When I was ten, back in the dim and distant 1970s, my dad drove a scruffy blue Triumph Herald estate.
It was a faithful old thing, but very much in the banger class. Its differential sounded as if it was grinding coffee and the exhaust that sagged in the middle, so that it would sometimes scrape on the road, but rather like The Terminator, that Herald simply refused to die, and I grew to rather admire its indomitable spirit.
However, I looked covetously at some of the swanky and impossibly sophisticated and rather newer cars driven by the parents of my friends, and decided that my dad’s life would be improved by replacing the Herald with a brand new Ford Cortina estate, which I would win in a ‘spot the ball’ competition, being run in the TV Times.
This involved a grainy black and white photograph of two big haired footballers in mid air, but with the ball artfully removed. You had to put your cross on where you imagined the ball ought to have been. ‘Spot the Ball’ was as 1970s as flat warm beer, brown nylon flared trousers and Green Shield stamps. I knew nothing about football, but was convinced I would win, applied my cross, cut out the photograph and posted this to the competition’s PO Box number, then waited to be informed of my inevitable victory. I’m still waiting.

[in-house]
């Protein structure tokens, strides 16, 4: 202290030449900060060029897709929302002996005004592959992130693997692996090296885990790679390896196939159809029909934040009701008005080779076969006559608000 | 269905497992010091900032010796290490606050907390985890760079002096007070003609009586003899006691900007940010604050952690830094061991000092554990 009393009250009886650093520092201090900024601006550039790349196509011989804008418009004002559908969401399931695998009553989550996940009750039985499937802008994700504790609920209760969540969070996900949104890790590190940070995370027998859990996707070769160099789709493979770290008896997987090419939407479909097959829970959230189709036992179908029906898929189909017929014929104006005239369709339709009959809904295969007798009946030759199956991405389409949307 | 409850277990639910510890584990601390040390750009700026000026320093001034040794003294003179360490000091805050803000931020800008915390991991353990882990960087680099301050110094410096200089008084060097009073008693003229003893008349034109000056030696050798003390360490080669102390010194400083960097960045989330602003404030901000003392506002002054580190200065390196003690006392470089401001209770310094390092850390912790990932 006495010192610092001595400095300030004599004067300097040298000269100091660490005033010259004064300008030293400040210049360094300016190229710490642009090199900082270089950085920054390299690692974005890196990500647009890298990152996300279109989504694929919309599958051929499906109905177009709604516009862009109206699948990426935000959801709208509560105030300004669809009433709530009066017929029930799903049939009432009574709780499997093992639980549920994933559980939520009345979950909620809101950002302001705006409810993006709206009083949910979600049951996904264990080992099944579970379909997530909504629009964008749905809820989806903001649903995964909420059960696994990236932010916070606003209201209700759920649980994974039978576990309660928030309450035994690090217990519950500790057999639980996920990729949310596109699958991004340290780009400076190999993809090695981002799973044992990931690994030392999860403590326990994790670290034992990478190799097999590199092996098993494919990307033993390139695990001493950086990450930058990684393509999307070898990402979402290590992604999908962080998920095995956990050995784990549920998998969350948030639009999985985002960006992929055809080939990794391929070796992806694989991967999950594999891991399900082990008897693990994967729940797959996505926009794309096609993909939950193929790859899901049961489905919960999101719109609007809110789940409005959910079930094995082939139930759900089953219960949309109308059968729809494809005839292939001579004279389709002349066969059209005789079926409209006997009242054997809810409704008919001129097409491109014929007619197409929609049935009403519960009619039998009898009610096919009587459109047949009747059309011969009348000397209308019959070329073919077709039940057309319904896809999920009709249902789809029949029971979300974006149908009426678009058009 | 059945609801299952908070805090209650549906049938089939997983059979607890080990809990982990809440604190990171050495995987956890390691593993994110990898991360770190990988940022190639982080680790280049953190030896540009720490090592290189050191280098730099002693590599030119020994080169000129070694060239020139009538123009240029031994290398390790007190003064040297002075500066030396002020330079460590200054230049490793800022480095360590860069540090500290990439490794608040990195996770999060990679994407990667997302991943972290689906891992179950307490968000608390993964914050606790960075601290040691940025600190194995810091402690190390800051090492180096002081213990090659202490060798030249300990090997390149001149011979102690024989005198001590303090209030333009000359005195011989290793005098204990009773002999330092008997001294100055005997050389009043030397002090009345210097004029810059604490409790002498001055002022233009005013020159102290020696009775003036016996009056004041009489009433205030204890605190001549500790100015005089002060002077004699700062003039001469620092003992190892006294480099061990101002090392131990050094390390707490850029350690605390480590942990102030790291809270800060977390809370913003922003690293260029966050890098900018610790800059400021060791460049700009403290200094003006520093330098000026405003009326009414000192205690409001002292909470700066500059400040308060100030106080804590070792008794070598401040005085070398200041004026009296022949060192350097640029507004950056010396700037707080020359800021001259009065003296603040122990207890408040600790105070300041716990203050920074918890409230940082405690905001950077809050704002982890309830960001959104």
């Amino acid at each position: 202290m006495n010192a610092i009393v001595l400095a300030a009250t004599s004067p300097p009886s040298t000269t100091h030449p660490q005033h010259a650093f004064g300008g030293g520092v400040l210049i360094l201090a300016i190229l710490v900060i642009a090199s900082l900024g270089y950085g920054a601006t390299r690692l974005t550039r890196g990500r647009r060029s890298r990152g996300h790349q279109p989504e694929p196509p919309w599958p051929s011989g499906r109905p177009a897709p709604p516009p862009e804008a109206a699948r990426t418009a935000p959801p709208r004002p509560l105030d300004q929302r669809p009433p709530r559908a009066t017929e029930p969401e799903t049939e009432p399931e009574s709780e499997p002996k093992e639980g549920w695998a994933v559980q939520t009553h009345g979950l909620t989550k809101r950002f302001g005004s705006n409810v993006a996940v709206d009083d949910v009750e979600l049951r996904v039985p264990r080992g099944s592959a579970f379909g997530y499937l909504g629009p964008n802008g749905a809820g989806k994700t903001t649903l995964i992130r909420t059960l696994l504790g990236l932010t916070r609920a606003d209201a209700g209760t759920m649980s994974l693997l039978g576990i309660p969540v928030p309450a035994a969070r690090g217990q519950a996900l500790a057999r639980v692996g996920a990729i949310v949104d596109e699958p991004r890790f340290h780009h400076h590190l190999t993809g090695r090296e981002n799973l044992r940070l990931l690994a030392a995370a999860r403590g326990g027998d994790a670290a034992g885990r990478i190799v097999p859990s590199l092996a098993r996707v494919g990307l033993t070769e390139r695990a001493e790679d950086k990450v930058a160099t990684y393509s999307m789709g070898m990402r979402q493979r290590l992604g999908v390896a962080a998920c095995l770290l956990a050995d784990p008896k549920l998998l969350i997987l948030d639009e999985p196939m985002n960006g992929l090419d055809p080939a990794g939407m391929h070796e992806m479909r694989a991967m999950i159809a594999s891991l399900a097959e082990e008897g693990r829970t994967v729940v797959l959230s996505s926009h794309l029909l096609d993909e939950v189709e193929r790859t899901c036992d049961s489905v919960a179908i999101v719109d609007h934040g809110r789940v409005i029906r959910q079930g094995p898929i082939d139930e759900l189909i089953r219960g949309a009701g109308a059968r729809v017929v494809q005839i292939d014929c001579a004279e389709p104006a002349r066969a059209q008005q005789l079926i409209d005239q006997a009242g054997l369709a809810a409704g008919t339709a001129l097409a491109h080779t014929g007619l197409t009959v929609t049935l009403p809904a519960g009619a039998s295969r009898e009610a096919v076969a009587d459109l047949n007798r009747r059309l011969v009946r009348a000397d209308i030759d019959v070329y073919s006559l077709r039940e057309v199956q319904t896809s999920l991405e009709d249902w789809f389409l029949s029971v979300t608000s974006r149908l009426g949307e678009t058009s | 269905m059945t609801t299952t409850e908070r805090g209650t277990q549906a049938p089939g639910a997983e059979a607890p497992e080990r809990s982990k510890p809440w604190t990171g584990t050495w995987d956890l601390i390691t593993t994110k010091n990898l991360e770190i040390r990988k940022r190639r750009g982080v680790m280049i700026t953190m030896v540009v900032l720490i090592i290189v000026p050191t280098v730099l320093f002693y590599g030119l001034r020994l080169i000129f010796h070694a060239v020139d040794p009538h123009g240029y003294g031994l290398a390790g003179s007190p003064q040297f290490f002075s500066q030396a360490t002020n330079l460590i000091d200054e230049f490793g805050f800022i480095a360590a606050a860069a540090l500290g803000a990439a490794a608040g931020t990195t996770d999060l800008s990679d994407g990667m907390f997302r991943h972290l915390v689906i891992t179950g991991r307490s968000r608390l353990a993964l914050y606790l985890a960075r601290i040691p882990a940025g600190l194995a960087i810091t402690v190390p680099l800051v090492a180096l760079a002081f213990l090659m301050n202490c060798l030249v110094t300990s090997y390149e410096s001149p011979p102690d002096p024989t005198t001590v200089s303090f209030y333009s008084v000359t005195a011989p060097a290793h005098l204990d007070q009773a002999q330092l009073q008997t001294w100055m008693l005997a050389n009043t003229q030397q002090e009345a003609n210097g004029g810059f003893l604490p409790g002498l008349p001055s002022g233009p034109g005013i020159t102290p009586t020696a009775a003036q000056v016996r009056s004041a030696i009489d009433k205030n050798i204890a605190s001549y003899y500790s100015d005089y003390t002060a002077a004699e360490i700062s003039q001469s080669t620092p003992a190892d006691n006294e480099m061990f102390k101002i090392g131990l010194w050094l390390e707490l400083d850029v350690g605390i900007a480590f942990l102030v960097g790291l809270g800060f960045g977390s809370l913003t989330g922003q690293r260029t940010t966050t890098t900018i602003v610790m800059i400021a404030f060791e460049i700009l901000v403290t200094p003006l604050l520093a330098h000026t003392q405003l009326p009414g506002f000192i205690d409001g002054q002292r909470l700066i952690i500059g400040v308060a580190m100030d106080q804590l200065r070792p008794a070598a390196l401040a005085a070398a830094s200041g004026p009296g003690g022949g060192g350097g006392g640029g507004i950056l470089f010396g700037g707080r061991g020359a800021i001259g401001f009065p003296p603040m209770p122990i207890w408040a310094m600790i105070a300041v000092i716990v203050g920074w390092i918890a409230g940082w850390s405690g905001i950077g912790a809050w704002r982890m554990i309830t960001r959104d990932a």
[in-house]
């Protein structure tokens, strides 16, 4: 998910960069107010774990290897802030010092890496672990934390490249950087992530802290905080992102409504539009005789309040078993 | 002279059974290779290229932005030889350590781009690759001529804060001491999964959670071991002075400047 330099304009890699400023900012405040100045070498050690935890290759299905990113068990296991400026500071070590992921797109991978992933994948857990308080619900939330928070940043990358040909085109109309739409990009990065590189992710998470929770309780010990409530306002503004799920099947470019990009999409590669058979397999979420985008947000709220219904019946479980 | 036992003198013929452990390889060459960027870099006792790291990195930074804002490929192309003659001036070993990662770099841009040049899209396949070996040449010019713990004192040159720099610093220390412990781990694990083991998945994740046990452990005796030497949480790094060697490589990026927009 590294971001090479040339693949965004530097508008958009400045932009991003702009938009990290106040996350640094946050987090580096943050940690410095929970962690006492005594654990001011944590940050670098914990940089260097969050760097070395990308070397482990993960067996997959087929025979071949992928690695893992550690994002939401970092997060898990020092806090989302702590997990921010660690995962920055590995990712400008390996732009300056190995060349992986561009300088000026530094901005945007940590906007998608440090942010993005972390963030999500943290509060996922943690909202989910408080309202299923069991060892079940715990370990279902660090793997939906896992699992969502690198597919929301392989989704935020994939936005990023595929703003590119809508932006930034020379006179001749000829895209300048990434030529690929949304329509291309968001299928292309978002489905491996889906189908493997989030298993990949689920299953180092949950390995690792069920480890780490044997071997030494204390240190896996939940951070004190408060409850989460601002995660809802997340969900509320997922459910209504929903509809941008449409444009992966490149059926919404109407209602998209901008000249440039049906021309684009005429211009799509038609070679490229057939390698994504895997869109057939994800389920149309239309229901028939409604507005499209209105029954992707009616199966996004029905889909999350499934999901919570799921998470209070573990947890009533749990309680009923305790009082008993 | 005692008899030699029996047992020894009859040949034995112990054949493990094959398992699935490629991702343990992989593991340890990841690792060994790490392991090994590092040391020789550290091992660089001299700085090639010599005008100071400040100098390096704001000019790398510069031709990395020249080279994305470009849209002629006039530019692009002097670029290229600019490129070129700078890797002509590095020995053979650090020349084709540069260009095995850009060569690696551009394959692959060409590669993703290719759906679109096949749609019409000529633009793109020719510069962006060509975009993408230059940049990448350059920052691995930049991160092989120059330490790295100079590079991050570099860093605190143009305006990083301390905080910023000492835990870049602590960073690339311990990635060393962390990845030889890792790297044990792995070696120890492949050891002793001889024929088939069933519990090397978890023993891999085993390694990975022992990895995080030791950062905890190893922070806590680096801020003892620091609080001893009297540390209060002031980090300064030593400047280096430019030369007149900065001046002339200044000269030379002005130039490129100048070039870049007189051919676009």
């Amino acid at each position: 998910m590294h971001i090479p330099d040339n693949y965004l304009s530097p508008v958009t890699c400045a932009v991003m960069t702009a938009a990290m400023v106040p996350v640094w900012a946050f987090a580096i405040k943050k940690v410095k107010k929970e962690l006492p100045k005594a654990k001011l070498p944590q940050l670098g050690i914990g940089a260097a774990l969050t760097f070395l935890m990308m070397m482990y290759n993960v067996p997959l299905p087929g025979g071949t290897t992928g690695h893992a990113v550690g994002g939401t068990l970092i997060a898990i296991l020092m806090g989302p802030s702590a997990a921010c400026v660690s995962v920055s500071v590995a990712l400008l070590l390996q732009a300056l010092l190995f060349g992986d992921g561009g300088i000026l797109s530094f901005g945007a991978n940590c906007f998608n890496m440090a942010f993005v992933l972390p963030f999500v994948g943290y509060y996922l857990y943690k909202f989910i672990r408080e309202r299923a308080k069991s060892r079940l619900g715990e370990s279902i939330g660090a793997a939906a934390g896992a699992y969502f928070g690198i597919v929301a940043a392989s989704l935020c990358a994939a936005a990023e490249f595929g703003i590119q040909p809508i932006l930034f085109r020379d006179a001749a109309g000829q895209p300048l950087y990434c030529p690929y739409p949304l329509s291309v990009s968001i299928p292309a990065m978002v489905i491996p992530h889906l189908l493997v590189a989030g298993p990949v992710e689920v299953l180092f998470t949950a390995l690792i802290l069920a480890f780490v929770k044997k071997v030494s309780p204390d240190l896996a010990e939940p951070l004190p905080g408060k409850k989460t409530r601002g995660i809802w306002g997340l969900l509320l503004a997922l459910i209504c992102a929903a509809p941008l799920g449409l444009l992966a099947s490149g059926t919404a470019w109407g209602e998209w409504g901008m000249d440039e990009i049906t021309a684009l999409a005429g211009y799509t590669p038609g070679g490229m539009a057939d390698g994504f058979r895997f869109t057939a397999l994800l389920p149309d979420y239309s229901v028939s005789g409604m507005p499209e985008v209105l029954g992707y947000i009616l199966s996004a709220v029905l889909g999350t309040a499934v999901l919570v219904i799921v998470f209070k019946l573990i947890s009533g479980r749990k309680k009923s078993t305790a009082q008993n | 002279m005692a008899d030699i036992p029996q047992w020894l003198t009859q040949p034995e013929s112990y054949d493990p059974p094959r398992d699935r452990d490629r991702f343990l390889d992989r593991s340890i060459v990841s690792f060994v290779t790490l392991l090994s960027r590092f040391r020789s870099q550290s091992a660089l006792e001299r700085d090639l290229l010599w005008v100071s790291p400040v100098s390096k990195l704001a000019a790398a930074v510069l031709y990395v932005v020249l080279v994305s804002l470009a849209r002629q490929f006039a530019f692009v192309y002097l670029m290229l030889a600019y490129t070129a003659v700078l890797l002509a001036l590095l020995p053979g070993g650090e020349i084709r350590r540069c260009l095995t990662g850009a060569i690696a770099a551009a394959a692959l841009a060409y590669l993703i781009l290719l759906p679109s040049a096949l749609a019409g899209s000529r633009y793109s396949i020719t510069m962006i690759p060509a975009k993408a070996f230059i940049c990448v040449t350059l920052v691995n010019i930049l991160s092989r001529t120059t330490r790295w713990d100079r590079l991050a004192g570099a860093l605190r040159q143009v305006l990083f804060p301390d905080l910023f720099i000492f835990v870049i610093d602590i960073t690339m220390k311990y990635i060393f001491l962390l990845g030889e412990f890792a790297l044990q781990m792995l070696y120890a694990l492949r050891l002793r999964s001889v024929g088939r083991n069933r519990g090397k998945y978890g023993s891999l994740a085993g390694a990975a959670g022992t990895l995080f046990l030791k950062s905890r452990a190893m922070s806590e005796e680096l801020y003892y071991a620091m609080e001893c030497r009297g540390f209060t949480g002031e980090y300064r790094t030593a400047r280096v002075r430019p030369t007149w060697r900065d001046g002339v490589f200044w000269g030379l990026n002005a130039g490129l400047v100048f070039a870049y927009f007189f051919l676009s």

This was a lesson that such things don’t happen in real life. Or do they? I’ve just spoken to a lady called Rian McLoughlin from Berkshire. Six months ago her husband entered an online ‘spot the ball’ competition (I had not idea these things still existed, especially on line) run by a company with the amusing name of BOTB, winning a suitcase containing ten grand, in the boot of a Jaguar F-Type coupe which he’d also won.
So far so unlikely, but six months on his wife went, if you’ll pardon expression, ball spotting on the same website. “I don’t know anything about football,” she said. Apparently ignorance is bliss, because there was a knock on the door and instead of the expected TV repair person she was confronted by a posse of BOTB types and an Aston Martin Vantage convertible. You can guess what was in the boot. Yes, she’d won again.
There’s a cash alternative to the Aston, and when we spoke, Mrs. McLoughlin, who normally drives a Ford Focus, thought that with a Jaguar F-Type already in the garage, she might well take it. “My favourite Aston is a DB9, if it had been one of those I think we’d have kept it,” she said. I don’t think she was joking.
Stranger things have happened, although perhaps not much stranger, but this has made me think. Could there, just possibly, be a long-forgotten PO box containing yellowing, winning ‘spot the ball’ entry for a Cortina estate, still gathering dust in the corner of a warehouse?